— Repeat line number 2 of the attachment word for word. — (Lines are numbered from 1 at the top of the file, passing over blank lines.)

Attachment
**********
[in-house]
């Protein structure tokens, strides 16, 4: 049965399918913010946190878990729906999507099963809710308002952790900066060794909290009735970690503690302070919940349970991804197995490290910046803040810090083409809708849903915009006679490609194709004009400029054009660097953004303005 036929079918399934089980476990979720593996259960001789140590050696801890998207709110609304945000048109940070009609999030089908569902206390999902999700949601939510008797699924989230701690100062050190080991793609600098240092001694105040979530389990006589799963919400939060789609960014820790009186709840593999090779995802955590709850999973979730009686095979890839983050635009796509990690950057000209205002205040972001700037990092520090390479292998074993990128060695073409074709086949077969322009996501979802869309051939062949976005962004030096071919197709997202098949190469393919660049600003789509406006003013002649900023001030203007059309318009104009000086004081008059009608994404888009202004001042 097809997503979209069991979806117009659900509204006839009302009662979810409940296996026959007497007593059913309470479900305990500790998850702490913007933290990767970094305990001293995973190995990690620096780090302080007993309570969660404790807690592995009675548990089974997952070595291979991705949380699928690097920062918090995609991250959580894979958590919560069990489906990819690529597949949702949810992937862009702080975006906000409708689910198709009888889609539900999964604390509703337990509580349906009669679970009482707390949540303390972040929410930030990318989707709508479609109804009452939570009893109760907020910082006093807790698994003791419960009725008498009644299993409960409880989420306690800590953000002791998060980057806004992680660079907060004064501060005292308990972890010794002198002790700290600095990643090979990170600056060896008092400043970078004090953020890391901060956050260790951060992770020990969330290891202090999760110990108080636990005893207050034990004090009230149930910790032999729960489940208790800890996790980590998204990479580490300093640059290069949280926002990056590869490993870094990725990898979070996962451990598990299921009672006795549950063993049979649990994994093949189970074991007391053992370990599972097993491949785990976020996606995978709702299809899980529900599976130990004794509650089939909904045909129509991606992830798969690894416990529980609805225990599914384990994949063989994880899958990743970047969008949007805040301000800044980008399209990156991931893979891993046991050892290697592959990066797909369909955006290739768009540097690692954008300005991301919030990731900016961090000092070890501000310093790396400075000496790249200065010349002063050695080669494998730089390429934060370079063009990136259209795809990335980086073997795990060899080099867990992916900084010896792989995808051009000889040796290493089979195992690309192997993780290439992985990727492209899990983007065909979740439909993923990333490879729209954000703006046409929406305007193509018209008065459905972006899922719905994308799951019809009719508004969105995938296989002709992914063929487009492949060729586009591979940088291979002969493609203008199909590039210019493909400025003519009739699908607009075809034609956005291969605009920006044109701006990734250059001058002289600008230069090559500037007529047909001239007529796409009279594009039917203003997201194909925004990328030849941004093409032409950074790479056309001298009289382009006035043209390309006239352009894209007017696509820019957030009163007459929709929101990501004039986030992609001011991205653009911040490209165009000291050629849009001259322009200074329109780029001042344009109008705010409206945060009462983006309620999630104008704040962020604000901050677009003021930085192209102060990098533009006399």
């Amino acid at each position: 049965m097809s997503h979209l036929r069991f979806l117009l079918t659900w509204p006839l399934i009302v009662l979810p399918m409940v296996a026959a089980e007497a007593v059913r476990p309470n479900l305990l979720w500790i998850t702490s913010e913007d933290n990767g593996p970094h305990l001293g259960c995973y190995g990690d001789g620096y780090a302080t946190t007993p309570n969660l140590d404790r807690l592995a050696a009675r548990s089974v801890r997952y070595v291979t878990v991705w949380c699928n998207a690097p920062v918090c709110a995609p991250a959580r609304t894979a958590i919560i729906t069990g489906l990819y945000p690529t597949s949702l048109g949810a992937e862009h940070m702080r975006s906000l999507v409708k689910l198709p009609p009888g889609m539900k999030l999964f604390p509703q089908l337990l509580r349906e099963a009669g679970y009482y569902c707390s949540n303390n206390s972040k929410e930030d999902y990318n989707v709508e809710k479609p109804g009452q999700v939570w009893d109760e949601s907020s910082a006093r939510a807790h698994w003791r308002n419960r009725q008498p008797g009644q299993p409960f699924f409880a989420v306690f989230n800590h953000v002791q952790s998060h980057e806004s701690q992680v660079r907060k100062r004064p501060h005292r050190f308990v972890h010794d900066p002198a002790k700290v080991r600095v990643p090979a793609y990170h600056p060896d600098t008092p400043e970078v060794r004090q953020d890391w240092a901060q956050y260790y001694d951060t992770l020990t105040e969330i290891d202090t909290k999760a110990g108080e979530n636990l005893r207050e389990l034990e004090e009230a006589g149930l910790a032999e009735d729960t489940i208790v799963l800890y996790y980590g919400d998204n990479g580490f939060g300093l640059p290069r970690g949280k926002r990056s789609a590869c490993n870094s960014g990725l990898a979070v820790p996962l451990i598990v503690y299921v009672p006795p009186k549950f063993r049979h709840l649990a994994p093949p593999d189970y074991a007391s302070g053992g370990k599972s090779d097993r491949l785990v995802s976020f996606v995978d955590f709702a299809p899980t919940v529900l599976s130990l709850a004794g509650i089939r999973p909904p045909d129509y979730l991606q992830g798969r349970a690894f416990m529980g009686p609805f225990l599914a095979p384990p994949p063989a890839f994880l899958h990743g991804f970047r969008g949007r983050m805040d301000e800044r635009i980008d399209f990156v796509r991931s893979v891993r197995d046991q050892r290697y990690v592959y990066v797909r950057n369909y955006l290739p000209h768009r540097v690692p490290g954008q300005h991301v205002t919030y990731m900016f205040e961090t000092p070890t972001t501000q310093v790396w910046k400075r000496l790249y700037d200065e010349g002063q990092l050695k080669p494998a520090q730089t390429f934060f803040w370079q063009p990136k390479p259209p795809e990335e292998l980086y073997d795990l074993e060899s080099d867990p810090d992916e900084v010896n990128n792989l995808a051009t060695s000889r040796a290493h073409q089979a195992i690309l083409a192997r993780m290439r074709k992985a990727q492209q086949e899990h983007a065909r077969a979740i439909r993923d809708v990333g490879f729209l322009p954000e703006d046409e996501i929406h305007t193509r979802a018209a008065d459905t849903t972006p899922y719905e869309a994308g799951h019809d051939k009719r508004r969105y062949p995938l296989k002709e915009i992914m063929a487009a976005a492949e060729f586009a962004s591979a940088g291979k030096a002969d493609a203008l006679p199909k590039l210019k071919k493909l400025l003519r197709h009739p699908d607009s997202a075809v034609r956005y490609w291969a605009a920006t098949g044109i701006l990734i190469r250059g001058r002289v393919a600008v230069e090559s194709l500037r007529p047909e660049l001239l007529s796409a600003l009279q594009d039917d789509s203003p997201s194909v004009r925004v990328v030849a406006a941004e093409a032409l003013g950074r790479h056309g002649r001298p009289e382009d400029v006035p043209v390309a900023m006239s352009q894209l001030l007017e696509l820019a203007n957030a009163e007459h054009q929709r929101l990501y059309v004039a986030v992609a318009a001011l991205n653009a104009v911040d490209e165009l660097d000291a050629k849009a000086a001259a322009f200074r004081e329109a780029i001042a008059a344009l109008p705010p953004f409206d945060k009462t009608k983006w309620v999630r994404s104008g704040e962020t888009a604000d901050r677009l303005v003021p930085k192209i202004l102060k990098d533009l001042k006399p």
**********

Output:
């Protein structure tokens, strides 16, 4: 049965399918913010946190878990729906999507099963809710308002952790900066060794909290009735970690503690302070919940349970991804197995490290910046803040810090083409809708849903915009006679490609194709004009400029054009660097953004303005 036929079918399934089980476990979720593996259960001789140590050696801890998207709110609304945000048109940070009609999030089908569902206390999902999700949601939510008797699924989230701690100062050190080991793609600098240092001694105040979530389990006589799963919400939060789609960014820790009186709840593999090779995802955590709850999973979730009686095979890839983050635009796509990690950057000209205002205040972001700037990092520090390479292998074993990128060695073409074709086949077969322009996501979802869309051939062949976005962004030096071919197709997202098949190469393919660049600003789509406006003013002649900023001030203007059309318009104009000086004081008059009608994404888009202004001042 097809997503979209069991979806117009659900509204006839009302009662979810409940296996026959007497007593059913309470479900305990500790998850702490913007933290990767970094305990001293995973190995990690620096780090302080007993309570969660404790807690592995009675548990089974997952070595291979991705949380699928690097920062918090995609991250959580894979958590919560069990489906990819690529597949949702949810992937862009702080975006906000409708689910198709009888889609539900999964604390509703337990509580349906009669679970009482707390949540303390972040929410930030990318989707709508479609109804009452939570009893109760907020910082006093807790698994003791419960009725008498009644299993409960409880989420306690800590953000002791998060980057806004992680660079907060004064501060005292308990972890010794002198002790700290600095990643090979990170600056060896008092400043970078004090953020890391901060956050260790951060992770020990969330290891202090999760110990108080636990005893207050034990004090009230149930910790032999729960489940208790800890996790980590998204990479580490300093640059290069949280926002990056590869490993870094990725990898979070996962451990598990299921009672006795549950063993049979649990994994093949189970074991007391053992370990599972097993491949785990976020996606995978709702299809899980529900599976130990004794509650089939909904045909129509991606992830798969690894416990529980609805225990599914384990994949063989994880899958990743970047969008949007805040301000800044980008399209990156991931893979891993046991050892290697592959990066797909369909955006290739768009540097690692954008300005991301919030990731900016961090000092070890501000310093790396400075000496790249200065010349002063050695080669494998730089390429934060370079063009990136259209795809990335980086073997795990060899080099867990992916900084010896792989995808051009000889040796290493089979195992690309192997993780290439992985990727492209899990983007065909979740439909993923990333490879729209954000703006046409929406305007193509018209008065459905972006899922719905994308799951019809009719508004969105995938296989002709992914063929487009492949060729586009591979940088291979002969493609203008199909590039210019493909400025003519009739699908607009075809034609956005291969605009920006044109701006990734250059001058002289600008230069090559500037007529047909001239007529796409009279594009039917203003997201194909925004990328030849941004093409032409950074790479056309001298009289382009006035043209390309006239352009894209007017696509820019957030009163007459929709929101990501004039986030992609001011991205653009911040490209165009000291050629849009001259322009200074329109780029001042344009109008705010409206945060009462983006309620999630104008704040962020604000901050677009003021930085192209102060990098533009006399």